Archives for December 2012


“Undercover Boss” is a popular CBS television series. Each week a top executive of a corporation, in disguise, assumes the duties of a lower-level employee of the company. The bosses are typically surprised by what they find out in the trenches. The current president of Churchill Downs, Inc., William Carstanjen, participated in an episode of the reality show.

Like the executives in “Undercover Boss,” business owners and upper-level managers can become isolated and insufficiently informed of what is transpiring on the front lines, where the rubber meets the road. In the 1940s, Hewlett-Packard co-founder David Packard coined the term “management by walking around” (MBWA) for his approach to the problem. MBWA is the practice of corporate leaders getting out of their offices and into the field to keep abreast of how well the plans and strategies formulated in the executive suite are playing out.

MBWA is nothing new. President Abraham Lincoln often dropped in on union troop encampments during the U. S. Civil War to assess for himself readiness and morale. The late Steve Jobs of Apple was a modern-day proponent of MBWA. When Stanley Gault was the Chairman of Goodyear, he would visit tire stores on Saturday morning and strike up conversations with customers, especially the customers who bought a brand other than Goodyear.

In a unique twist of MBWA, the CEO of a company that purchased businesses for its portfolio would sometimes work for a week at a prospective acquisition, while masquerading as a member of the janitorial staff. This cover provided him with ground-level insights that could not be gleaned from reading financial reports or by simply talking with employees or customers.

Racetracks and various suppliers of goods and services to the racing industry started small but are now complex businesses. Similarly, managers of large farms and some trainers can be responsible for hundreds of employees and horses. As these organizations grow, the founders and upper-echelon executives become less and less hands-on, and that is why MBWA can be so valuable.

MBWA, done correctly, is not a ploy to demonstrate that the boss cares. Nor should MBWA segue into micromanaging. Rather, MBWA is a time-proven method for corporate leaders to maintain an essential understanding of their company’s culture and operations, even in the age of instant communications.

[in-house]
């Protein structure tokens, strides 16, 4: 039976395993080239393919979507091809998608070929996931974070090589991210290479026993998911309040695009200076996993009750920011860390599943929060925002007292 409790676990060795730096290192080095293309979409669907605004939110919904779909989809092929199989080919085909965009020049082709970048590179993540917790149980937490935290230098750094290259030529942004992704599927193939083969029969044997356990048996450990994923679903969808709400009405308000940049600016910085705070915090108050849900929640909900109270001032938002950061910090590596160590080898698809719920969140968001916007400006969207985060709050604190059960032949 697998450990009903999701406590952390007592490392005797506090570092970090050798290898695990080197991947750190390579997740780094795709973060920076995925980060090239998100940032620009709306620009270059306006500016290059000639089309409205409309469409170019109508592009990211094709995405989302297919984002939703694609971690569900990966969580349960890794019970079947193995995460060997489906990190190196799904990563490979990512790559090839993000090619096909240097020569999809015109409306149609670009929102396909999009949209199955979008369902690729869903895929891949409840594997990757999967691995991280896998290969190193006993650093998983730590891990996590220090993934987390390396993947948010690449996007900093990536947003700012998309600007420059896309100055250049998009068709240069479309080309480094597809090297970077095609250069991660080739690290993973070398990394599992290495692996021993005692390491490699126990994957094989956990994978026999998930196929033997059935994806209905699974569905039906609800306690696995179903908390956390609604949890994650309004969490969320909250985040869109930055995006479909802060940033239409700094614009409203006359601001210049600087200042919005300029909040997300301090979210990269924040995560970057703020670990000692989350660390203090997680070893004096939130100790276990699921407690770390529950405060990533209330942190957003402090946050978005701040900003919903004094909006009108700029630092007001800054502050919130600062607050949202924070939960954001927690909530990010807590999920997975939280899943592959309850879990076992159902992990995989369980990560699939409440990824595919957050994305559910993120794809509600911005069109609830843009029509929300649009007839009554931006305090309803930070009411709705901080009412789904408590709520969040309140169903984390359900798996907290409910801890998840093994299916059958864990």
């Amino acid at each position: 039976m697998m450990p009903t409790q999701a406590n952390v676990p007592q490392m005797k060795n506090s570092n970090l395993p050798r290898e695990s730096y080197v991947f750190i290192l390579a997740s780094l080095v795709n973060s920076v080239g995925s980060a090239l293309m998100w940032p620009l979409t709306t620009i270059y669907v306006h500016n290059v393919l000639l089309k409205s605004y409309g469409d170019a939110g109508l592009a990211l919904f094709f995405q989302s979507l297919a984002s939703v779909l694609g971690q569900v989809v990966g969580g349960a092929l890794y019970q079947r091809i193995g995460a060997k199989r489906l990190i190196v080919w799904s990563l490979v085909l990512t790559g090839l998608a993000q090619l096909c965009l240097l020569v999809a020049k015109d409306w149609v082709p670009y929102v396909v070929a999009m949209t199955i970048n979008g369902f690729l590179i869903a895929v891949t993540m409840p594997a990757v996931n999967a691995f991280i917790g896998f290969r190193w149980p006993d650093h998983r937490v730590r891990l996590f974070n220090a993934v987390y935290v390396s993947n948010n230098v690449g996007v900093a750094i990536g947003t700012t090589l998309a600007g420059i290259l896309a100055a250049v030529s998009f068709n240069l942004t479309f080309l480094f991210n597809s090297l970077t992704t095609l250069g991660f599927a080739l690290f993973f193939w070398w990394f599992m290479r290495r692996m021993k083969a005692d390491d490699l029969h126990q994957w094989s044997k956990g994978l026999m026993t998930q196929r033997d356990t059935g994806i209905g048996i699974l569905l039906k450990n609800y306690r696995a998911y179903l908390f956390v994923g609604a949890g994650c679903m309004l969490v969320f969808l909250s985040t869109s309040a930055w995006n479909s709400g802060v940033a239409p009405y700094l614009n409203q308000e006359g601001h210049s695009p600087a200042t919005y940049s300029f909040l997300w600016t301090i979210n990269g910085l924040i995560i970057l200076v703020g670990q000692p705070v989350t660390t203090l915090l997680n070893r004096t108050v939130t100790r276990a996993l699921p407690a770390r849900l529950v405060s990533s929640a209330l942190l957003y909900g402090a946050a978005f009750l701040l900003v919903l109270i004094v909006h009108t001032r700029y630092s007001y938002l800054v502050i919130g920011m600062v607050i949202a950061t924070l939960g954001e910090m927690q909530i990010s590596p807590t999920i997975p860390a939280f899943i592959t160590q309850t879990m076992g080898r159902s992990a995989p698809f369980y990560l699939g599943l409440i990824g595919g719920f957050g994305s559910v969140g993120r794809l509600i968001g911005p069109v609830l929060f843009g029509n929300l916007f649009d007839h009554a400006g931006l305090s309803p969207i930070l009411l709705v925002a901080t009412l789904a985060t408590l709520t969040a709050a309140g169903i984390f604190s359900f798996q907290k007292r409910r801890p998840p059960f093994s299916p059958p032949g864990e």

Copyright © 2012 The Blood-Horse. Used with permission.


The Drudge Report pioneered news aggregation and the technique spread like wildfire. News aggregation is the process whereby independent websites build a following online by posting links to original articles published on other websites. Today, news aggregators are plentiful and tend to specialize, such as CNBC (business and investments), Real Clear Politics, and Huffington Post (news and opinion).

The originators of the information linked to by aggregators are often not fond of their material being used in this way, and many consider the practice to be poaching and a copyright violation. As a result, more and more newspapers and magazines are taking steps to protect content from both news aggregators and non-subscribers.

The main aggregators in horse racing are Equidaily, Goatzapper, the Paulick Report, and Race Day 360 Wire. All of these have a following and serve readers by searching the web for the most pertinent articles, blogs, and Tweets, and then conveniently providing the information in one place. The Paulick Report also posts original content.

Newspapers and magazines have adopted one of three policies regarding the content they make available online to non-subscribers. First, non-subscribers have unlimited access to content posted. Second, non-subscribers can read a certain number of news reports and articles per month and thereafter are excluded. Third, non-subscribers can view the website but are denied access to reading the stories.

Increasingly, newspapers and magazines are opting for either limiting non-subscribers to a certain number of articles monthly or denying access altogether. This trend means that news aggregators will, ipso facto, have less of the best content to offer, i.e., content from some of the most informative publishers.

For example, The Louisville Courier Journal, the Lexington Herald-Leader, and the New York Times employ horse-racing reporters and thus provide far more stories about the sport than most newspapers. The Courier-Journal and the New York Times already limit access to non-subscribers and the Herald-Leader is adopting the same rule. If a non-subscriber clicks a link on an aggregation website to a story on one of these newspapers’ website, he or she can usually read the story—unless the non-subscriber is over his or her monthly limit, in which case access is denied.

As more newspapers forbid—rather than limit–non-subscribers from reading online story content, the situation for new aggregators will be even worse.

The Internet is full of free content that news aggregators can leverage. However, content from some of the most prominent newspapers and magazines is not as available as it was in the past, and more newspapers and magazines are likely to follow suit. What this means for the quality and usefulness of news aggregation websites remains to be seen, but the battle is clearly joined.

Copyright © 2012 Horse Racing Business